Grains were in negative territory to start the day. In outside markets, equity futures were sharply higher going into the morning trade session while crude oil also was holding onto positive gains.
On Monday, USDA’s attache to Argentina forecast the soybean crop there to be 55 MMT, below USDA’s official forecast of 57 MMT. 2016/2017 expected area harvested is revised down to 19.3 million hectares due to greater competition from alternative crops – corn and sunflower – and lower than expected wheat plantings resulting in lower 2nd crop soybean area. Adverse weather conditions, crop damage, and harvest delays forced a number of producers to abandon their plans to plant wheat for the 2016/2017 winter crop season.
Yesterday’s USDA crop progress report showed 62 percent of the soybean crop harvested versus 44 percent last week and on track with the 5-year average of 63 percent. Corn harvest grew to 46 percent this week versus 35 percent last week and 49 percent 5-yr avg.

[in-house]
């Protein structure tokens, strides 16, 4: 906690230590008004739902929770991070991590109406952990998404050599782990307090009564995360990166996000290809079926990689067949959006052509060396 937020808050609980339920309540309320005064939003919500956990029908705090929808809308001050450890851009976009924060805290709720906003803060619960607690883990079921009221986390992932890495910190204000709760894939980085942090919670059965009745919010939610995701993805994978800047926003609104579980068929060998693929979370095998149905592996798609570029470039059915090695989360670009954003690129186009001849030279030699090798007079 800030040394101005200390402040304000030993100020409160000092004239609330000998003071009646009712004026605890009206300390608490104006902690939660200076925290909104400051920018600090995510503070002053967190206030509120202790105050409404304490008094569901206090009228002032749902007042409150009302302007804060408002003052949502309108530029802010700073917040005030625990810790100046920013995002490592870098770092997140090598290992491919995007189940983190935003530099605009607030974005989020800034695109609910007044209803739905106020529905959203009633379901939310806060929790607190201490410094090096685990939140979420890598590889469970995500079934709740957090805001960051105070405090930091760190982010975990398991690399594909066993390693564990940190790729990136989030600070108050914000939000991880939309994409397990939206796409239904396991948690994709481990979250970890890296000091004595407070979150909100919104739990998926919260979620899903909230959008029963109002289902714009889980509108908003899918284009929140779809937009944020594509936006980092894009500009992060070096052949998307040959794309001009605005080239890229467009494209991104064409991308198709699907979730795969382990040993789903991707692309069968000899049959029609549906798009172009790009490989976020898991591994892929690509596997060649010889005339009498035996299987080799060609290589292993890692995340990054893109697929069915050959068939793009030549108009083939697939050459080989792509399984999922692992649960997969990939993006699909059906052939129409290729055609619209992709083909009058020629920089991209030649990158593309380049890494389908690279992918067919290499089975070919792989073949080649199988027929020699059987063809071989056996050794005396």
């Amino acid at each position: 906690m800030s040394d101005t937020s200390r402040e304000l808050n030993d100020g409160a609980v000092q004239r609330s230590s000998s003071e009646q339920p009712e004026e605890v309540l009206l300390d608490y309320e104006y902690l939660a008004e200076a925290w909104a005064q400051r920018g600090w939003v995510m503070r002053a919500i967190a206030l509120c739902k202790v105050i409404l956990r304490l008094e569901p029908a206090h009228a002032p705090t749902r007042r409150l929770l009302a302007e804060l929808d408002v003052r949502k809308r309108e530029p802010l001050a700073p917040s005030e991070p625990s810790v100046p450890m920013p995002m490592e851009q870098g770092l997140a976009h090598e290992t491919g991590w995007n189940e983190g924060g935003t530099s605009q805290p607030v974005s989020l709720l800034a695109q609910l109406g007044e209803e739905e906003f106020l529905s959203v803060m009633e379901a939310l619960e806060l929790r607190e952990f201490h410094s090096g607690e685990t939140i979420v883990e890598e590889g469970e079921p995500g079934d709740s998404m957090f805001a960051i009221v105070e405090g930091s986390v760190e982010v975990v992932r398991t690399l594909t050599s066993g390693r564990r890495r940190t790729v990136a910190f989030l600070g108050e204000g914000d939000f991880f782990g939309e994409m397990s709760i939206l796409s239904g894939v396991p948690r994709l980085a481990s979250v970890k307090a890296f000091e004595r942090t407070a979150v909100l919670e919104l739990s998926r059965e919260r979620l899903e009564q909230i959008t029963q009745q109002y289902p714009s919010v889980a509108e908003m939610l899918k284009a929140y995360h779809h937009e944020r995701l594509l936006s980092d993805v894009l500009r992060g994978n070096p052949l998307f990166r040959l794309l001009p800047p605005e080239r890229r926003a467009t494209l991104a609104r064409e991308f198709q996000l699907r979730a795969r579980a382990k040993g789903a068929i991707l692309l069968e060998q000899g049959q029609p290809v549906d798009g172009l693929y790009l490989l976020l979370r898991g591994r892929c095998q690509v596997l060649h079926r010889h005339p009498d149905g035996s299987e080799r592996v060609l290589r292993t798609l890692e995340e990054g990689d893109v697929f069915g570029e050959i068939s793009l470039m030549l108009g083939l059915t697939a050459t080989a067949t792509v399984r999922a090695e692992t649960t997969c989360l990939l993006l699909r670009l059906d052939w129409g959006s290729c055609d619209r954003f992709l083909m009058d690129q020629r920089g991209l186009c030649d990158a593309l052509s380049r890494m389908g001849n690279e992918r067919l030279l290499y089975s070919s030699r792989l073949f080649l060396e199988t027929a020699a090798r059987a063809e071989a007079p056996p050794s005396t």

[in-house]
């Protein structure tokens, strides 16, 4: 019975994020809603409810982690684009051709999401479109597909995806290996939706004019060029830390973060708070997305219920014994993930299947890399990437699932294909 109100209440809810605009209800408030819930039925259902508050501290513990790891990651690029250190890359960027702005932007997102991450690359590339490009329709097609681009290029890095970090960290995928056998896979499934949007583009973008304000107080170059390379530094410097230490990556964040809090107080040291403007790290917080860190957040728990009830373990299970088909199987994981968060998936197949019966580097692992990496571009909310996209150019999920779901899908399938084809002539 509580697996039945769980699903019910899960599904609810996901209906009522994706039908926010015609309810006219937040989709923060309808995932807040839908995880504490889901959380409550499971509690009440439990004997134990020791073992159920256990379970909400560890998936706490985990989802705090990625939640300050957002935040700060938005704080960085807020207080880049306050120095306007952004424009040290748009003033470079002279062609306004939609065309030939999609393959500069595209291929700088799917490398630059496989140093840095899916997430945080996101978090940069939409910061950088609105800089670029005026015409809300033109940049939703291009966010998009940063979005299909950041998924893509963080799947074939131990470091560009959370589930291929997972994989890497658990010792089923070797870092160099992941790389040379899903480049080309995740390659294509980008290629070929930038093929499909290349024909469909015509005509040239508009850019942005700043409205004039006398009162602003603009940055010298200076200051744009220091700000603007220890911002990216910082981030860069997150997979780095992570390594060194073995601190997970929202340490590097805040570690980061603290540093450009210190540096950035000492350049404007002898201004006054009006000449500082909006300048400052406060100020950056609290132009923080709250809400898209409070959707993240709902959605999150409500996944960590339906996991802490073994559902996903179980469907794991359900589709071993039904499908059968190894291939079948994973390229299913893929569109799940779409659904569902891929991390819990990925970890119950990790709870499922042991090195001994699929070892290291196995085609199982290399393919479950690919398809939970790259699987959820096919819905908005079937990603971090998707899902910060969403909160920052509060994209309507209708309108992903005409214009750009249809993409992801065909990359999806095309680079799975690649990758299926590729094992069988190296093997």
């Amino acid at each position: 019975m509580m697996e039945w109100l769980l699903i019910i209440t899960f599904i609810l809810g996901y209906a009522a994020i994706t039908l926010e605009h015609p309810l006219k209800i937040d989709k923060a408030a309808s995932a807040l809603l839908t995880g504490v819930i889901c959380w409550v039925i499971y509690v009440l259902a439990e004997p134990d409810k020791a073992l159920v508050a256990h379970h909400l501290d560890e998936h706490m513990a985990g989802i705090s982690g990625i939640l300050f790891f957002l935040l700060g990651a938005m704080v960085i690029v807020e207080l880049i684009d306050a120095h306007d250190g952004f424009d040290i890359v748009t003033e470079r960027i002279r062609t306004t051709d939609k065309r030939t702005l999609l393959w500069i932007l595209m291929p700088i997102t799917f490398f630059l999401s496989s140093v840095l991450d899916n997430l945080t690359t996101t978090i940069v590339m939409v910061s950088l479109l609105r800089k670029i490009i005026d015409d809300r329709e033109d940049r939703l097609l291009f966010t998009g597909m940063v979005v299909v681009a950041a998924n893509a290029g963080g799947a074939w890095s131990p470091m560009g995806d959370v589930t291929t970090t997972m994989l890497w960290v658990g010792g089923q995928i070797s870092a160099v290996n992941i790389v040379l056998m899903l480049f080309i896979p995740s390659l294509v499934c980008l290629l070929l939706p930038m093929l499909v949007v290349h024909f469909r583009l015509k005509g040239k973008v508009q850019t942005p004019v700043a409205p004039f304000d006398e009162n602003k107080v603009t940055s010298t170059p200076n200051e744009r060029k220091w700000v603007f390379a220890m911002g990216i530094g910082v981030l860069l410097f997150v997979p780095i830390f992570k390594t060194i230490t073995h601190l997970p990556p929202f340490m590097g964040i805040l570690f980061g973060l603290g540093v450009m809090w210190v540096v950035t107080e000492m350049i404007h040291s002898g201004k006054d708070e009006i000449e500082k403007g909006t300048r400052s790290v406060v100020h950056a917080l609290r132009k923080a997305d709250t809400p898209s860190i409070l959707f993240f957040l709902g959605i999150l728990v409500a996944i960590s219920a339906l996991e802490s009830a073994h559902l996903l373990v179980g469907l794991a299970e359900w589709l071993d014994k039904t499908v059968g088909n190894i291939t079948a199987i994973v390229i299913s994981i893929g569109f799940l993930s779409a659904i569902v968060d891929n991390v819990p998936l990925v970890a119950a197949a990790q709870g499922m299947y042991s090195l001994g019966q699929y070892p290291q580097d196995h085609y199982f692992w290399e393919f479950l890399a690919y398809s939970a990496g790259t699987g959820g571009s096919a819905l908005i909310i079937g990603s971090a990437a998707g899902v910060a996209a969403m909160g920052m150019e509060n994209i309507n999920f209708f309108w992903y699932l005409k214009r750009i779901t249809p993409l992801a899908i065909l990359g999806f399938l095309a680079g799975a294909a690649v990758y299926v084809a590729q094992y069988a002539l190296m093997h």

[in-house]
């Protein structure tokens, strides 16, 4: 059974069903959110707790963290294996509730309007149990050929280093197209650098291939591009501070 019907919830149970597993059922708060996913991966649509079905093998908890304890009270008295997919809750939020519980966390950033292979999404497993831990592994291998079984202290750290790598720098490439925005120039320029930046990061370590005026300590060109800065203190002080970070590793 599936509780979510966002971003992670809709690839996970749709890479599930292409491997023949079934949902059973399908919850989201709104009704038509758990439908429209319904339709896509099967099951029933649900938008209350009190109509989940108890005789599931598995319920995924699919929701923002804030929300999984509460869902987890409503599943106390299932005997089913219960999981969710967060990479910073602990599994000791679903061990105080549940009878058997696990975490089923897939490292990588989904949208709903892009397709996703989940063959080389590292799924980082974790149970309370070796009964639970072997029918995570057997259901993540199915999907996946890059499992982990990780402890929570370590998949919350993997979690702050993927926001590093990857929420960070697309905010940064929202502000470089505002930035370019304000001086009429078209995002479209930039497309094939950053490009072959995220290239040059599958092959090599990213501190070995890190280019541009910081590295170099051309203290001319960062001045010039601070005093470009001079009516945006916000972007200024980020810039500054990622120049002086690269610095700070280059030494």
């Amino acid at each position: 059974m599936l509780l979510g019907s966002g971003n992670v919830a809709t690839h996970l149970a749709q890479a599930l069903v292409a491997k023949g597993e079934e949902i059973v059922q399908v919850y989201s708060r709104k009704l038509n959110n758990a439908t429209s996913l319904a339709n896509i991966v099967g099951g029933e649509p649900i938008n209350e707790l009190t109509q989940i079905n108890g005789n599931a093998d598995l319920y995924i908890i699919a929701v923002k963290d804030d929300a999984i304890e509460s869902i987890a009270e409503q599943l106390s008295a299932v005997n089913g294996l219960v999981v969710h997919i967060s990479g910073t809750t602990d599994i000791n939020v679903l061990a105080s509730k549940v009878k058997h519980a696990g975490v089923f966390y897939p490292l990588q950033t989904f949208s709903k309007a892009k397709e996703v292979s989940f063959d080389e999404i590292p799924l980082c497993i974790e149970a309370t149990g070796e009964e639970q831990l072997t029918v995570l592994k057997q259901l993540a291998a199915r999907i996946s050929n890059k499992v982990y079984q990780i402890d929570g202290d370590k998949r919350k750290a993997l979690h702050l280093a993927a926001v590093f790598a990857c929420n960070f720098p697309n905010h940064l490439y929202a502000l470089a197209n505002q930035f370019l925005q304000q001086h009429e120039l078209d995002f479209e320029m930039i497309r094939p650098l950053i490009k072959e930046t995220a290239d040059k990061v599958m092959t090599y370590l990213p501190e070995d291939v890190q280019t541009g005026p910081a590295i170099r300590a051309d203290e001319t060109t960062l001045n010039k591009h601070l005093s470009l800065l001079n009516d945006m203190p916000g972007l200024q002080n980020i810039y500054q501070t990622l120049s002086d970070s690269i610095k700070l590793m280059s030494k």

This morning, USDA announced a deal for 706,500 MT of soybeans to China for the 2016/17 marketing year. Japan’s Ministry of Agriculture is seeking to buy a total of 132,015 tonnes of food quality wheat from the United States, Canada and Australia in a regular tender that will close late on Thursday.
Corn and soybean futures rose for a third consecutive session on Monday, with prices underpinned by short-covering and strong demand. Malaysian palm oil surged to its highest level in about six months Monday, gaining on forecasts of weaker production growth for the month of October. In the last two sessions, palm oil prices have rallied 5.7 percent which has helped the soy complex as well.
Oil prices rose on Tuesday, helped by a weaker dollar and the notion that global markets oversupply may be moderating, ahead of a November meeting of OPEC producers that could decide to cut production. A proposal by the Organization of the Petroleum Exporting Countries to cut or cap output helped lift crude prices above $50, but not much more because market participants doubt the cartel’s ability to strike and implement a concrete deal. But several analysts say a two-year global supply glut could be receding if the latest oil inventories are taken into account. They say that stocks are not as high as usual ahead of the winter fuels season.
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